dc.identifier.citationTsui, W. [徐咏笙]. (2014). The relationship between public stigma associated with psychosis and previous contact with service users. (Thesis). University of Hong Kong, Pokfulam, Hong Kong SAR. Retrieved from http://dx.doi.org/10.5353/th_b5319123-
dc.identifier.urihttp://hdl.handle.net/10722/206601-
dc.description.abstractObjectives: Stigma is believed to be one of the major barriers for the recovery process of persons with psychosis. Stigma-reducing program is believed to be able to enhance public knowledge and to improve treatment outcome as well as to alleviate discrimination and stigma. The current study therefore aimed at examining the level of public stigma of psychosis and its relationship with public attitudes towards patients with psychosis. The relationship of public’s stigma level, previous contact of persons with psychosis and the social distance scores on vignette will be studied. Method: Seventy-seven subjects were recruited from public health talks on psychosis organized by the Jockey Club Early Psychosis Project (JECP).Public stigma towards psychosis would be tested by two scales: the validated tool The Public Stigma Scale (Chan et al., 2009; Mak et al., 2012) and The Social Distance Scales (Chung, Chen & Liu2001). Other assessments included subjects’ previous contact with patients of psychosis and their history of working in the medical field. Results: The mean age of the subjects was 43.51 years (SD= 13.295); 23(32.5%) were male and 52 were female. In all, 15 (19.5%) had the history of working in medical field and 62(80.5%) worked in non-medical field; 49(63.6%) had pervious contact with the patients with psychosis while 28 (36.4%) did not have such experience. In our study, no correlation was found between overall stigma and number of contacts. Also, no correlation was found between overall stigma with gender and occupation. And we found that The Public Stigma and social distance were correlated. Subjects who had lower scores in the public stigma scale were related with less rejecting attitudes towards patient with psychosis. Conclusion: In this study, we found that pervious contact did not have significant correlation with the stigma and attitude. Gender and history of working in medical field difference also did not have significant correction with stigma and attitudes. Further studies are recommended to explore more effective strategies in stigma-reducing programme.-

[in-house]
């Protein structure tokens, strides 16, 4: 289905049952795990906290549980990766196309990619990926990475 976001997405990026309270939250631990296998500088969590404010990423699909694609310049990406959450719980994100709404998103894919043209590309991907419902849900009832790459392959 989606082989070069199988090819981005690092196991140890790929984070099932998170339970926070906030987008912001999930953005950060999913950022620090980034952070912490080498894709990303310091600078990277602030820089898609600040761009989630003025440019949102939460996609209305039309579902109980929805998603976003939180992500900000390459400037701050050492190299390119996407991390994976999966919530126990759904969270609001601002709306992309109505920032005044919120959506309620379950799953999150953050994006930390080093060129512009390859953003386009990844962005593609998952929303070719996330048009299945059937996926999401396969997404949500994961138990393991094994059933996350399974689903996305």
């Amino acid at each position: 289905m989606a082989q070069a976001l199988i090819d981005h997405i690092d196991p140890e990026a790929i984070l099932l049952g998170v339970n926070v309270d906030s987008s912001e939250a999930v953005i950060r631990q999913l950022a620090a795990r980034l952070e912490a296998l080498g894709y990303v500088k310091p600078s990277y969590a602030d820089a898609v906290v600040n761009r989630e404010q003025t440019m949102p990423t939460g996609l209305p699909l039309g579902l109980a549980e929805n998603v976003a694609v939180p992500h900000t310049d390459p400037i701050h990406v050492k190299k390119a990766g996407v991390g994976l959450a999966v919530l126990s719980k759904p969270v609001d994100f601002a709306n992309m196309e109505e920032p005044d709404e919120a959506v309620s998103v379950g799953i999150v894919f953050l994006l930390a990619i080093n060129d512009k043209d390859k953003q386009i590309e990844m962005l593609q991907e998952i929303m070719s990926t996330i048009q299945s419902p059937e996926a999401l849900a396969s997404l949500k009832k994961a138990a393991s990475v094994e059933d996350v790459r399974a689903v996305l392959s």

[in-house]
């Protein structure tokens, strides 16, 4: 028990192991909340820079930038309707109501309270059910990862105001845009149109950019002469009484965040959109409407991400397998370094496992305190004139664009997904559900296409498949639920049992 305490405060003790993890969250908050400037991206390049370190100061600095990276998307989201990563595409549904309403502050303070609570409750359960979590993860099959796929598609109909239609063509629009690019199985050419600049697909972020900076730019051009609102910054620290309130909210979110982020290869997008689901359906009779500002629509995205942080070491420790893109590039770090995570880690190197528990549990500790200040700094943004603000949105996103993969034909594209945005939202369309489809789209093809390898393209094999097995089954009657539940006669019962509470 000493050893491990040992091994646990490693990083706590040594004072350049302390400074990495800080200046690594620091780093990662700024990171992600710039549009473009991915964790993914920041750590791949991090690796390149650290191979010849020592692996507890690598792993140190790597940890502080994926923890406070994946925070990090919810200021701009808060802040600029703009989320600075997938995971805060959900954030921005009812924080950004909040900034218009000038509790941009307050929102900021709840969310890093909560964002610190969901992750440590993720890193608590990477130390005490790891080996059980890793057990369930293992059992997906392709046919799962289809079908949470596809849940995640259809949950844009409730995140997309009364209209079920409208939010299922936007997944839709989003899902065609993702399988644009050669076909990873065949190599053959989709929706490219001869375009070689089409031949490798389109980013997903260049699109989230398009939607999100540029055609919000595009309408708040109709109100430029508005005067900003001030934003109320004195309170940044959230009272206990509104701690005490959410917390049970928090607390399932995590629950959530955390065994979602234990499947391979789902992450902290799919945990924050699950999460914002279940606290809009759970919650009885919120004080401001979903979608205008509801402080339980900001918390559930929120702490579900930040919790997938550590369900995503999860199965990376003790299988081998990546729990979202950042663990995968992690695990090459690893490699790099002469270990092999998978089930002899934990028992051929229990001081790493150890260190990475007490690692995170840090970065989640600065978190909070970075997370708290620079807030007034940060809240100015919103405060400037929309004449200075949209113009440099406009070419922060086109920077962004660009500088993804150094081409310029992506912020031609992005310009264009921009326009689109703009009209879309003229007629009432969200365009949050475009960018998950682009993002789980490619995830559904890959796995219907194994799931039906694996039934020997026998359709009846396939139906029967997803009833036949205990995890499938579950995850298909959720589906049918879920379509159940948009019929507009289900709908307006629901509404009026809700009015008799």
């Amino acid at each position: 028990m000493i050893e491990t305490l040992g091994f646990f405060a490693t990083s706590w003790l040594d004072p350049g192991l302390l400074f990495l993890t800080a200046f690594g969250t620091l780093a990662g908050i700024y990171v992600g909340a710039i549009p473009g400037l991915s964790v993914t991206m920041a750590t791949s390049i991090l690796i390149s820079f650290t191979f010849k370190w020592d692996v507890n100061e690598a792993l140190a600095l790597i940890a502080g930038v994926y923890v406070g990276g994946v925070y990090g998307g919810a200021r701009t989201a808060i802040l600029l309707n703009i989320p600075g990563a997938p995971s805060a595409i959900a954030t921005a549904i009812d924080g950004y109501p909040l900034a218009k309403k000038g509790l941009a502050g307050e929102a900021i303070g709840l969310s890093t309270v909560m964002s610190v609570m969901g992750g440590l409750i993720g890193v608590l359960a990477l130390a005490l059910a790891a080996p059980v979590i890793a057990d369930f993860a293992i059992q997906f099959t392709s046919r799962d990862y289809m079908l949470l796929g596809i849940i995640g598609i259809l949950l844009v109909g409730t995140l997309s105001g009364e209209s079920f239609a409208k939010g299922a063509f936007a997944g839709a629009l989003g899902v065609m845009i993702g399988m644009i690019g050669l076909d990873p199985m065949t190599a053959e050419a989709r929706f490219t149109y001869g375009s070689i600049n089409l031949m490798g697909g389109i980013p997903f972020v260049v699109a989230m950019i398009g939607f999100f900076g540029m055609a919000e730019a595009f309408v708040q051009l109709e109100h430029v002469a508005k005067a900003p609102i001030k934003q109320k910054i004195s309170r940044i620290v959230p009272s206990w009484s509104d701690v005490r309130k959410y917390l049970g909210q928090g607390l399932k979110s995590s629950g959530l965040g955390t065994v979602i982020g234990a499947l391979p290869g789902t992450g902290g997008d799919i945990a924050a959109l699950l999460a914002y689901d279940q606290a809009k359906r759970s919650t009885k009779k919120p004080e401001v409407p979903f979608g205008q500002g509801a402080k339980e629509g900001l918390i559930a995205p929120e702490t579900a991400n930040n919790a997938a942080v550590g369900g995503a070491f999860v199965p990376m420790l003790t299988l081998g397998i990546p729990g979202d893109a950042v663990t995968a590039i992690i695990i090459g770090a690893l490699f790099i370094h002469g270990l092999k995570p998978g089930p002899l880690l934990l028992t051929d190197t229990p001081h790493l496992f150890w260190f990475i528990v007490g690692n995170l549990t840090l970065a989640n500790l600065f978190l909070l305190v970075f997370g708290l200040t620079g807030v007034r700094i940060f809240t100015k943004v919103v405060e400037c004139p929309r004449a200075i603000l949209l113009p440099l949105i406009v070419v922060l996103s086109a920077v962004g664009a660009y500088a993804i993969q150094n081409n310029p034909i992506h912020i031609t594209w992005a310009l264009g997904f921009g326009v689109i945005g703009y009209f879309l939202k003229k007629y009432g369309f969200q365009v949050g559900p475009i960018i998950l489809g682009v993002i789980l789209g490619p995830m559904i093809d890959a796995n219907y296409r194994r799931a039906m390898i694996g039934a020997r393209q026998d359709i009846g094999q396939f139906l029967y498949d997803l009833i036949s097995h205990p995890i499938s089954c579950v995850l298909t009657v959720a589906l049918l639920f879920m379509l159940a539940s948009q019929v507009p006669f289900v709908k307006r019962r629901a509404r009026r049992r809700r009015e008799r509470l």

dc.languageeng-
dc.publisherThe University of Hong Kong (Pokfulam, Hong Kong)-
dc.relation.ispartofHKU Theses Online (HKUTO)-
dc.rightsThe author retains all proprietary rights, (such as patent rights) and the right to use in future works.-
dc.rightsCreative Commons: Attribution 3.0 Hong Kong License-
dc.subject.lcshPsychoses-
dc.titleThe relationship between public stigma associated with psychosis and previous contact with service users-
dc.typePG_Thesis-
dc.identifier.hkulb5319123-
dc.description.thesisnameMaster of Psychological Medicine-
dc.description.thesislevelMaster-
dc.description.thesisdisciplinePsychological Medicine-
dc.description.naturepublished_or_final_version-
dc.identifier.doi10.5353/th_b5319123-